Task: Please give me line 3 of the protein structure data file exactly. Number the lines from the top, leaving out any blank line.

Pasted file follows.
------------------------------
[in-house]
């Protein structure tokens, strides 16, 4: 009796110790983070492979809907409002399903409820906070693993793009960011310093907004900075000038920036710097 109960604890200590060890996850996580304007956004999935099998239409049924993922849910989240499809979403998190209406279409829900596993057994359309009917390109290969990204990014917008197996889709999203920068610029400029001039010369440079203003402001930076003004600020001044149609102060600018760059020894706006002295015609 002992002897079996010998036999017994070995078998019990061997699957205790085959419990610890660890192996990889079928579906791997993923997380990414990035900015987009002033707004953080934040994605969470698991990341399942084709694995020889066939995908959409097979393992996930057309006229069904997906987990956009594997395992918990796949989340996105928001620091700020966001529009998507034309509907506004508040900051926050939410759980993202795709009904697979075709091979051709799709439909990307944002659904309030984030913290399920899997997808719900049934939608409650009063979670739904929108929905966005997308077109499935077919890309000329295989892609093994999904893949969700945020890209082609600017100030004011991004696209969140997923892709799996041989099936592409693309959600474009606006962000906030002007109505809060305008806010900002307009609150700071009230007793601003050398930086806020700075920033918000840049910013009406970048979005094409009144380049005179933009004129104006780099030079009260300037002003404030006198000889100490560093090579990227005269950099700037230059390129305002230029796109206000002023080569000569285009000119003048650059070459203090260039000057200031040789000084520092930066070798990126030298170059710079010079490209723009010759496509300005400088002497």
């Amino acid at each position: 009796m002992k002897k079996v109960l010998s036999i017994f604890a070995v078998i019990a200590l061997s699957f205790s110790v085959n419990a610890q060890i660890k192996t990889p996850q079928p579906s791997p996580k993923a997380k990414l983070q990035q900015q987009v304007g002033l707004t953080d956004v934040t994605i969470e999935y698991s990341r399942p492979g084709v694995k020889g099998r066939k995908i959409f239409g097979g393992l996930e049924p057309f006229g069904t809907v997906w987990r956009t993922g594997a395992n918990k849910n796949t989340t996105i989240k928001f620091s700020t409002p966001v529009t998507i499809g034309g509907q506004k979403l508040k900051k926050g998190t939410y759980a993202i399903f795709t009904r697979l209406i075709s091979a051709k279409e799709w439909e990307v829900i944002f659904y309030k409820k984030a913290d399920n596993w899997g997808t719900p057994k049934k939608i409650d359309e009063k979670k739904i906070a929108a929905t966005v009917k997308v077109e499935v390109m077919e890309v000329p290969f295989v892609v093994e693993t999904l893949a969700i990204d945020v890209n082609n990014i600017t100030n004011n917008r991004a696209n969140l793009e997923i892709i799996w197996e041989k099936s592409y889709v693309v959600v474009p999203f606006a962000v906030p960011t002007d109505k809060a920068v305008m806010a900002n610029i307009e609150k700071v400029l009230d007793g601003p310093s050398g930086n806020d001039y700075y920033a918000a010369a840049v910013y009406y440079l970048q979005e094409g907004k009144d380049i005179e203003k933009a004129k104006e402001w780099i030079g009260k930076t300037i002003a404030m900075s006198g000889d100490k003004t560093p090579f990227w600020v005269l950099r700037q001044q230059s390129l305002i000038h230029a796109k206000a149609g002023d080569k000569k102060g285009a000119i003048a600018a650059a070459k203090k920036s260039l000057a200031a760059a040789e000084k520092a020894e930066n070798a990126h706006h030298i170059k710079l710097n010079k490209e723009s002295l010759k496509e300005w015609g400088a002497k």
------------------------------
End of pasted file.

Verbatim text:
């Amino acid at each position: 009796m002992k002897k079996v109960l010998s036999i017994f604890a070995v078998i019990a200590l061997s699957f205790s110790v085959n419990a610890q060890i660890k192996t990889p996850q079928p579906s791997p996580k993923a997380k990414l983070q990035q900015q987009v304007g002033l707004t953080d956004v934040t994605i969470e999935y698991s990341r399942p492979g084709v694995k020889g099998r066939k995908i959409f239409g097979g393992l996930e049924p057309f006229g069904t809907v997906w987990r956009t993922g594997a395992n918990k849910n796949t989340t996105i989240k928001f620091s700020t409002p966001v529009t998507i499809g034309g509907q506004k979403l508040k900051k926050g998190t939410y759980a993202i399903f795709t009904r697979l209406i075709s091979a051709k279409e799709w439909e990307v829900i944002f659904y309030k409820k984030a913290d399920n596993w899997g997808t719900p057994k049934k939608i409650d359309e009063k979670k739904i906070a929108a929905t966005v009917k997308v077109e499935v390109m077919e890309v000329p290969f295989v892609v093994e693993t999904l893949a969700i990204d945020v890209n082609n990014i600017t100030n004011n917008r991004a696209n969140l793009e997923i892709i799996w197996e041989k099936s592409y889709v693309v959600v474009p999203f606006a962000v906030p960011t002007d109505k809060a920068v305008m806010a900002n610029i307009e609150k700071v400029l009230d007793g601003p310093s050398g930086n806020d001039y700075y920033a918000a010369a840049v910013y009406y440079l970048q979005e094409g907004k009144d380049i005179e203003k933009a004129k104006e402001w780099i030079g009260k930076t300037i002003a404030m900075s006198g000889d100490k003004t560093p090579f990227w600020v005269l950099r700037q001044q230059s390129l305002i000038h230029a796109k206000a149609g002023d080569k000569k102060g285009a000119i003048a600018a650059a070459k203090k920036s260039l000057a200031a760059a040789e000084k520092a020894e930066n070798a990126h706006h030298i170059k710079l710097n010079k490209e723009s002295l010759k496509e300005w015609g400088a002497k």